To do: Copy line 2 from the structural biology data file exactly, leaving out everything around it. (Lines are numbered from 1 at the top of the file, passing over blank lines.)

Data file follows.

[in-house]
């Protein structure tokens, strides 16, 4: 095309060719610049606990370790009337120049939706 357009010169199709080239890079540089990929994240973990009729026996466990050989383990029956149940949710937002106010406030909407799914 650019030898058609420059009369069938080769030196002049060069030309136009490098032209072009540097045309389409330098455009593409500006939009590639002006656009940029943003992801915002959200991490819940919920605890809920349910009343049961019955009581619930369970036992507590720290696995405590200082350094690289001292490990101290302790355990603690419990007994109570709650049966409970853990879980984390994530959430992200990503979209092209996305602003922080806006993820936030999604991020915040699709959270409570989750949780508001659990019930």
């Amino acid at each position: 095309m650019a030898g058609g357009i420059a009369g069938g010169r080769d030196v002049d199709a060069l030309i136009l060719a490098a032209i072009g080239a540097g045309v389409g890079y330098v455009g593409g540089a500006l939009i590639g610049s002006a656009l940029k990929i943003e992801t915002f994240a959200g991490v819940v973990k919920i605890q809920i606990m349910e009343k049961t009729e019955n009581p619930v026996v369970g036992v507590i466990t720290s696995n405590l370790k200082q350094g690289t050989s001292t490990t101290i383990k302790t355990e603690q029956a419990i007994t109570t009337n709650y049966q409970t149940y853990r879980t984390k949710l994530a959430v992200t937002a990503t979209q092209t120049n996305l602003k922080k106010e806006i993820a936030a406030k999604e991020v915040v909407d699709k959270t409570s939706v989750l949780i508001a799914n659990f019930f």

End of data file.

């Protein structure tokens, strides 16, 4: 095309060719610049606990370790009337120049939706 357009010169199709080239890079540089990929994240973990009729026996466990050989383990029956149940949710937002106010406030909407799914 650019030898058609420059009369069938080769030196002049060069030309136009490098032209072009540097045309389409330098455009593409500006939009590639002006656009940029943003992801915002959200991490819940919920605890809920349910009343049961019955009581619930369970036992507590720290696995405590200082350094690289001292490990101290302790355990603690419990007994109570709650049966409970853990879980984390994530959430992200990503979209092209996305602003922080806006993820936030999604991020915040699709959270409570989750949780508001659990019930």